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tor has wings and will not stay long. The resignation which comes from despair has a kind of melancholy sweetness. It looks at life as a man sees it from his death-bed, and judges it without bitterness and without vain regrets.

I no longer hope to get well, or to be useful, or to be happy. I hope that those who have loved me will love me to the end ; I should wish to have done them some good, and to leave them a tender memory of myself. I wish to die without rebellion and without weakness; that is about all. Is this relic of hope and of desire still too much ? Let all be as God will. I resign myself into His hands.

220 January 1875 (Hyères). — The French mind, according to Gioberti, apprehends only the outward form of truth, and exaggerates it by isolating it, so that it acts as a solvent upon the realities with which it works. It takes the shadow for the substance, the word for the thing, appearance for reality, and abstract formula for truth. It lives in a world of intellectual assignats. If you talk to a Frenchman of art, of language, of religion, of the state, of duty, of the family, you feel in his way of speaking

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that his thought remains outside the subject, that he never penetrates into its substance, its inmost core. He is not striving to understand it in its essence, but only to say something plausible about it. On his lips the noblest words become thin and empty; for example, — mind, idea, religion. The French mind is superficial and yet not comprehensive; it has an extraordinarily fine edge, and yet no penetrating power. Its desire is to enjoy its own resources by the help of things, but it has none of the respect, the disinterestedness, the patience, and the self-forgetfulness, which are indispensable if we wish to see things as they

Far from being the philosophic mind, it is a mere counterfeit of it, for it does not enable a man to solve any problem whatever, and remains incapable of understand. ing all that is living, complex, and concrete. Abstraction is its original sin, presumption its incurable defect, and plausibility its fatal limit.

The French language has no power of expressing truths of birth and germination ; it paints effects, results, the caput mortuum, but not the cause, the motive power, the native force, the development of any phenomenon whatever. It is analytic and


descriptive, but it explains nothing, for it avoids all beginnings and processes of formation. With it crystallisation is not the mysterious act itself by which a substance passes from the fluid state to the solid state. It is the product of that act.

The thirst for truth is not a French passion. In everything appearance is preferred to reality, the outside to the inside, the fashion to the material, that which shines to that which profits, opinion to conscience. That is to say, the Frenchman's centre of gravity is always outside him, he is always thinking of others, playing to the gallery. To him individuals are so many zeros; the unit which turns them into a number must be added from outside ; it may be royalty, the writer of the day, the favourite newspaper, or any other temporary master of fashion. — All this is probably the result of an exaggerated sociability, which weakens the soul's forces of resistance, destroys its capacity for investigation and personal conviction, and kills in it the worship of the ideal.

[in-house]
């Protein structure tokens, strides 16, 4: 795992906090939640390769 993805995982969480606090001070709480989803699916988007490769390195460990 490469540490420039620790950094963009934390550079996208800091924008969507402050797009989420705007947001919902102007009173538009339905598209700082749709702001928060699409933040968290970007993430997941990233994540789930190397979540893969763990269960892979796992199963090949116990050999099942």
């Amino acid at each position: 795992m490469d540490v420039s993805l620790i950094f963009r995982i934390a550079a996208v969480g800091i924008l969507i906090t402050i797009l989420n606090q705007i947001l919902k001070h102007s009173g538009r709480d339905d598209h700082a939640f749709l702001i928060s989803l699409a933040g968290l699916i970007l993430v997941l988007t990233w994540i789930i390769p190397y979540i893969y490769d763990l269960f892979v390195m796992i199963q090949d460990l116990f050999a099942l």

27th January 1875 (Hyères). — The whole atmosphere has a luminous serenity, a limpid clearness. The islands are like swans swimming in a golden stream. Peace, splendour, boundless space! ... And I meanwhile look quietly on while the soft hours glide away. I long to catch the wild bird, happiness, and tame it. Above all, I long to share it with others. These delicious mornings impress me indescribably. They intoxicate me, they carry me away. I feel beguiled out of myself, dissolved in sunbeams, breezes, perfumes, and sudden impulses of joy. And yet all the time I pine for I know not what intangible Eden.

Lamartine in the Préludes has admirably described this oppressive effect of happiness on fragile human nature. I suspect that the reason for it is that the finite creature feels itself invaded by the infinite, and the invasion produces dizziness, a kind of vertigo, a longing to fling oneself into the great gulf of being. To feel life too intensely is to yearn for death ; and for man, to die means to become like unto the gods

to be initiated into the great mystery. Pathetic and beautiful illusion.

Ten o'clock in the evening. — From one end to the other the day has been perfect, and my walk this afternoon to Beau Vallon was one long delight. It was like an expedition into Arcadia. Here was a wild and woodland corner, which would have made a fit setting for a dance of nymphs, and there an ilex overshadowing a rock, which reminded me of an ode of Horace or a drawing of Tibur. I felt a kind of certainty that the landscape had much that was Greek in it. And what made the sense of resemblance the more striking was the sea, which one feels to be always near, though one may not see it, and which any turn of the valley may bring intɔ view. We found out a little tower with an overgrown garden, of which the owner might have been taken for a husbandman of the Odyssey. He could scarcely speak any French, but was not without a certain grave dignity. I translated to him the inscription on his sun-dial, Hora est benefaciendi,' which is beautiful, and pleased him greatly. It would be an inspiring place to write a novel in. Only I do not know whether the little den would have a decent room, and one would certainly have to live upon eggs, milk, and figs, like Philemon.

15th February 1875 (Hyères). – I have just been reading the two last Discours at

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